With big budget cutbacks under way at both the NIH and the FDA, drug developers as well as researchers and patient groups are scrambling to lobby the government to protect grants as well as keep all of the industry's user fees committed to drug reviews.
There appears to be considerable activity at the NIH right now, where all of its subsidiary institutes are taking advantage of a mandate to cut 5% in spending as they see fit, according to The New York Times. Researchers as well as patient advocacy groups are making their voices heard, trying to protect ongoing research and avoid the sequestration ax.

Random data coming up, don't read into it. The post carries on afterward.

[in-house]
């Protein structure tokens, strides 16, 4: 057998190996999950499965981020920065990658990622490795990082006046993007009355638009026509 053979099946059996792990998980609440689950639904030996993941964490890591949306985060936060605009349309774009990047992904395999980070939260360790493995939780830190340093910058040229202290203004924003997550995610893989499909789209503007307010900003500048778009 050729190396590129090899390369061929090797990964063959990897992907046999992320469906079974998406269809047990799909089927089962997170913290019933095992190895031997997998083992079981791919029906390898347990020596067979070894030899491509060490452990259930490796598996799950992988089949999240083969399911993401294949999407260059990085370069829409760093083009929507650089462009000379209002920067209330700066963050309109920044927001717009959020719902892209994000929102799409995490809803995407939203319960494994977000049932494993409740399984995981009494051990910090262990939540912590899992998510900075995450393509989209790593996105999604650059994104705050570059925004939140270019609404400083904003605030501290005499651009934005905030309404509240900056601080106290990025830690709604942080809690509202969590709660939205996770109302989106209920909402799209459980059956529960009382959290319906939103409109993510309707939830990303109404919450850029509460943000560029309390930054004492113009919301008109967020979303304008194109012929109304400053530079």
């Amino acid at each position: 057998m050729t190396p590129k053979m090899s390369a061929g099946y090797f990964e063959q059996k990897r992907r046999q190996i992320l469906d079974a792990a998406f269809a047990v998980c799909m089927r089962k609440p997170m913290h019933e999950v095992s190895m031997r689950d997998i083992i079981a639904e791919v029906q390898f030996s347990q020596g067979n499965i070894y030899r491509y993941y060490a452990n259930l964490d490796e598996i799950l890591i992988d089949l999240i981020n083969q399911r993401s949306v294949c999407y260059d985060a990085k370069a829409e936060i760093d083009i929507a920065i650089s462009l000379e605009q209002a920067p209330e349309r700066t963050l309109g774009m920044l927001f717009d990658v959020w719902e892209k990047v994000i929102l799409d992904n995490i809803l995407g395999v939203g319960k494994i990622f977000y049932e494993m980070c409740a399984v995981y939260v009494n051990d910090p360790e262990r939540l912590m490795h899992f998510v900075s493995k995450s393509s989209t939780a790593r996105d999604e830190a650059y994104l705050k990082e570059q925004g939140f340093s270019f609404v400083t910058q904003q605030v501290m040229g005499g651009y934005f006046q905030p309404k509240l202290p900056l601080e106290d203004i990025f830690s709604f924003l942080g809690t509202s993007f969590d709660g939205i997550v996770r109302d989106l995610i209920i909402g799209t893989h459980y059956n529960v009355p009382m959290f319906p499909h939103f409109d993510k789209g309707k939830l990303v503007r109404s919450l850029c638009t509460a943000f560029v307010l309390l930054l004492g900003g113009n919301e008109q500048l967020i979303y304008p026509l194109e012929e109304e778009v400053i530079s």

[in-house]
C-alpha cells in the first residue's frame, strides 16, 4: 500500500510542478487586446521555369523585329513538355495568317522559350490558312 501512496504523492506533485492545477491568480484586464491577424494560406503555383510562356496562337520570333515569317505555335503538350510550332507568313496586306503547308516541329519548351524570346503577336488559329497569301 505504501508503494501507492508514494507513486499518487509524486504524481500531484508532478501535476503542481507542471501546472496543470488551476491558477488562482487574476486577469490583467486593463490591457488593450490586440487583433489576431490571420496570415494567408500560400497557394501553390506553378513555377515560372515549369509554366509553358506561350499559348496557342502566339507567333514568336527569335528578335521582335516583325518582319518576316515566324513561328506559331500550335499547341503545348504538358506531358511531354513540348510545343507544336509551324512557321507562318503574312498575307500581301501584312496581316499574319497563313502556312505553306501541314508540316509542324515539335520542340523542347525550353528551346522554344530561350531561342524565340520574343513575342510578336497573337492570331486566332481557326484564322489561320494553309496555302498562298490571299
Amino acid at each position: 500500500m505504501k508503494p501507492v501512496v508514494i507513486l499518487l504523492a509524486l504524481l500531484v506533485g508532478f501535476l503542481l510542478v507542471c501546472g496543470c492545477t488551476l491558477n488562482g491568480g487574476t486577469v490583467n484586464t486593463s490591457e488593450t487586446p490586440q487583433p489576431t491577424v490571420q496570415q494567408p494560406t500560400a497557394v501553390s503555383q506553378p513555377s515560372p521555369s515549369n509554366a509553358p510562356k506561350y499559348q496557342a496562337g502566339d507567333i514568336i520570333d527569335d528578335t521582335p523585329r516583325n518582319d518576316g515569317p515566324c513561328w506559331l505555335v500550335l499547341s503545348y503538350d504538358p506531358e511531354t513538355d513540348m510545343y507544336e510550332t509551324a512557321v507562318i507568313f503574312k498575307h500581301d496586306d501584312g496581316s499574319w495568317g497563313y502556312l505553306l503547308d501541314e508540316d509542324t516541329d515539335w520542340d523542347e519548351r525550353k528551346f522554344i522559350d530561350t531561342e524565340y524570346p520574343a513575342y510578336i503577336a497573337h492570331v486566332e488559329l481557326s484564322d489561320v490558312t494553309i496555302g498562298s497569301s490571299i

At the FDA, regulators are working with an order from the Obama administration not to spend $83 million in user fees paid by the industry to accelerate drug reviews. Any drop in funding at the agency could be felt for some time if reviews begin to slow now. And that would mean a longer path to market--a turn of events that the biopharma industry would bitterly resent.
"By law, prescription drug user fees cannot be used for any purpose other than to support the F.D.A.'s human drug review program," Josephine C. Martin, an executive vice president of the Pharmaceutical Research and Manufacturers of America, tells the Times. "The sequestration of user fees exacerbates the already severe budgetary constraints on the agency."
Of course, one of the purposes of the administration's order is to spread the pain among many people and industries in an effort to spur a political resolution to the showdown in D.C. It's certainly captured the attention of biopharma.
- here's the story from The New York Times